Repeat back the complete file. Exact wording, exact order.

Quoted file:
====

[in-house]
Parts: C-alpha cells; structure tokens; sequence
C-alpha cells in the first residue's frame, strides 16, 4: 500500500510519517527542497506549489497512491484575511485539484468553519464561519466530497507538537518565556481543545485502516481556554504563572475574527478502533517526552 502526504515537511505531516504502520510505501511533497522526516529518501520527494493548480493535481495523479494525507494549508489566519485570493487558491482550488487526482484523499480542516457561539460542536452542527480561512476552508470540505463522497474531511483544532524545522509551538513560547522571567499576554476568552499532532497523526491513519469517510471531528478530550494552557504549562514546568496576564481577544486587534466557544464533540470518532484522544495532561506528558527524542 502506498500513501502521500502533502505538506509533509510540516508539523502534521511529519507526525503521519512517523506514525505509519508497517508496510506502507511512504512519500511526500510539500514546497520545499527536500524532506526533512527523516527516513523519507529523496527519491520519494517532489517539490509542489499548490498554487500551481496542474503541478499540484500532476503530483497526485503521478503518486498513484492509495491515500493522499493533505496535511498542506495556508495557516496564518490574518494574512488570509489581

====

[in-house]
Parts: C-alpha cells; structure tokens; sequence
C-alpha cells in the first residue's frame, strides 16, 4: 500500500510519517527542497506549489497512491484575511485539484468553519464561519466530497507538537518565556481543545485502516481556554504563572475574527478502533517526552 502526504515537511505531516504502520510505501511533497522526516529518501520527494493548480493535481495523479494525507494549508489566519485570493487558491482550488487526482484523499480542516457561539460542536452542527480561512476552508470540505463522497474531511483544532524545522509551538513560547522571567499576554476568552499532532497523526491513519469517510471531528478530550494552557504549562514546568496576564481577544486587534466557544464533540470518532484522544495532561506528558527524542 502506498500513501502521500502533502505538506509533509510540516508539523502534521511529519507526525503521519512517523506514525505509519508497517508496510506502507511512504512519500511526500510539500514546497520545499527536500524532506526533512527523516527516513523519507529523496527519491520519494517532489517539490509542489499548490498554487500551481496542474503541478499540484500532476503530483497526485503521478503518486498513484492509495491515500493522499493533505496535511498542506495556508495557516496564518490574518494574512488570509489581